Decisions made for Middle Fork area
October 2, 2008 · Updated 12:30 PM
An environmental assessment has been completed for access, travel and recreation activities on national forest lands in the Middle Fork Snoqualmie River drainage in northeast King County.
The assessment's decision document, signed by John Phipps, forest supervisor of Mount Baker-Snoqualmie National Forest, allows a mix of recreation access opportunities and increased resource protection to control garbage dumping, vandalism and illegal shooting in the Middle Fork valley. These actions will hopefully result in improved water quality and better fish and wildlife habitat.
The decision will result in:
* Public usage of about 20 miles of driveable roads, 28 motorized dispersed day-use campsites and more than 88 miles of trail (all open to hikers and llamas, 72.5 miles open for all stock animals, 39.6 miles open for mountain bikes).
* Decreased illegal dumping, off-road vehicle driving and firearm shooting through removal of 59 problem sites and decommissioning of more than 28 miles of road, more than a third of them in the Upper Middle Fork and Quartz Creek drainages.
Key points in the decision, effective in 2004:
* Closes Road 56 at Dingford Creek Trailhead to motorized access and converts the last 7.6 miles of road to a trail for use by multiple groups; i.e., hikers, stock and mountain bikers. In-holders have the opportunity to maintain motorized access through Special Use Permit authority.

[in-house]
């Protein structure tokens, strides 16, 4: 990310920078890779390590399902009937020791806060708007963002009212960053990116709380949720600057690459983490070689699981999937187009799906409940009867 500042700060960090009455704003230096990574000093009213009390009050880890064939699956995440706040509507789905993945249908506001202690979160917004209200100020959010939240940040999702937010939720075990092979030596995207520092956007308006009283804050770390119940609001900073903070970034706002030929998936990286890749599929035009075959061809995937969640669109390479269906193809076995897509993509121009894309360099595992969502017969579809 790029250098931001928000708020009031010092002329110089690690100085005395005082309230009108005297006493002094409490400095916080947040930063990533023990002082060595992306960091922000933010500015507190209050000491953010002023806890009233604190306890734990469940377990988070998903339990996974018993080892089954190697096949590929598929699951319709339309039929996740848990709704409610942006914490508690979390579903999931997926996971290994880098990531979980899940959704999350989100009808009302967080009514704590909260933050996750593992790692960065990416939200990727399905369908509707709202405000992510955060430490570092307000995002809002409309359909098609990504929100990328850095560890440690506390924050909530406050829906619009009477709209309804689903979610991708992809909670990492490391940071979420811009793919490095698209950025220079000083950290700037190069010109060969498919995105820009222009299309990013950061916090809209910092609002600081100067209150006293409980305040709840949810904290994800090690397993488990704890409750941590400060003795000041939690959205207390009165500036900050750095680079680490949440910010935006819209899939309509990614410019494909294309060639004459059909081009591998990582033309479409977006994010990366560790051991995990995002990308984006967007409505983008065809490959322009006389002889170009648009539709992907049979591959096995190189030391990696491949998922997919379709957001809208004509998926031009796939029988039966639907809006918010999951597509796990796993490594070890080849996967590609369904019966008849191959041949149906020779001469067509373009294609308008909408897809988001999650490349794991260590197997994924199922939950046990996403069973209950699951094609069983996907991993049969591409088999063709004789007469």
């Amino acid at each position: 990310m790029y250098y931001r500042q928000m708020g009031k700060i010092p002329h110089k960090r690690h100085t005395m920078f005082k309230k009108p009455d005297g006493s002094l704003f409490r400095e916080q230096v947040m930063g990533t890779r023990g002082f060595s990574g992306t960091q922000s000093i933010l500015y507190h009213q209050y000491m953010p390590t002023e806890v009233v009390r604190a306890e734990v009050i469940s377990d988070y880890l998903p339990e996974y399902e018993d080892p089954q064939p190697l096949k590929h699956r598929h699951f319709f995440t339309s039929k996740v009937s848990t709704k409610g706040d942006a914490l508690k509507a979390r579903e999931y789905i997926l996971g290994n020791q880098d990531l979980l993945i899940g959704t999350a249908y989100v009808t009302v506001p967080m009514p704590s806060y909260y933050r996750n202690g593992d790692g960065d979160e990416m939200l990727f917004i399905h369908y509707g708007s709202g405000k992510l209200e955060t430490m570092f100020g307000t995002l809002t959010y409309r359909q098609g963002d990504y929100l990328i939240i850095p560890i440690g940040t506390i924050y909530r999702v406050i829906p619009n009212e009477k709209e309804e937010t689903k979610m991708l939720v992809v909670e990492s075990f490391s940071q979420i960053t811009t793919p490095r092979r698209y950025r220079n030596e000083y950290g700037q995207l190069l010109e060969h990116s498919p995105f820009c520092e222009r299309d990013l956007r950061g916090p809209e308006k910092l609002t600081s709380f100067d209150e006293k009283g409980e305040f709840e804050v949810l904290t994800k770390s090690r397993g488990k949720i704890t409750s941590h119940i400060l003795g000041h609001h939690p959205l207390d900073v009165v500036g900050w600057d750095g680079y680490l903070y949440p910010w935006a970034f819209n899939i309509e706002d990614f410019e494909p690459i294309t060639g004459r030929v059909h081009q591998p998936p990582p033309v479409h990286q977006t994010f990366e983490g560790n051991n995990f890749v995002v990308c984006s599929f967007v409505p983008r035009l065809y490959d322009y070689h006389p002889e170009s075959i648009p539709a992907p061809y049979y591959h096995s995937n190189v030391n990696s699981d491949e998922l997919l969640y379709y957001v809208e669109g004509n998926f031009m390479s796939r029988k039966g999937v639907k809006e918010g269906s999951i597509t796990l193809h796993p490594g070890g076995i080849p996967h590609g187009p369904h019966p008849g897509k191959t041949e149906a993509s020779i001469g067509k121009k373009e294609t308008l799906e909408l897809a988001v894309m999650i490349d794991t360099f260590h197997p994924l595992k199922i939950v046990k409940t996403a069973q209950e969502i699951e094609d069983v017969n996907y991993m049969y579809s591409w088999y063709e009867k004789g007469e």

* Keeps Road 56 open for high-clearance vehicles from near the junction of Road 5640 to Dingford Creek Trailhead (6.4 miles) from April 15 to Nov. 1. When closed, this segment of road would be used as a trail for hikers, stock and mountain bikes.
* Opens the Middle Fork Snoqualmie Trail No. 1003 to mountain bike use for a three-year trial period. Seasonal-use restrictions would be placed on stock and mountain bikes.
* Maintains the present closure of Quartz Creek Road systems (5640) to motorized recreation access above the Snoqualmie Lake Trailhead at Taylor River Bridge.
* Changes maintenance level of 3.7 miles of the Middle Fork Road (No. 56) to maintenance level 4 (gravel, double lane) in support of paving proposal for lower Middle Fork Road under analysis by the Federal Highway Administration.
* Decommissions about 2.3 miles of Road 5600-50 and converts it to trail. The two trail segments would connect to the CCC/Taylor River Trail and link to the King County Regional Trail System and numerous western destinations including Burke-Gilman Trail in Seattle.
Forest managers also have begun environmental assessment planning steps for construction of a new campground in the Middle Fork Snoqualmie River drainage. Additionally, a road paving proposal is under review by the Federal Highway Administration to improve the physical and safety features of the Middle Fork Snoqualmie River Road from Valley Camp to the Middle Fork Trailhead (about 8.5 miles).
* To view the decision document online, or for appeal information, go to www.fs.fed.us/r6/mbs/projects/mf_atm/.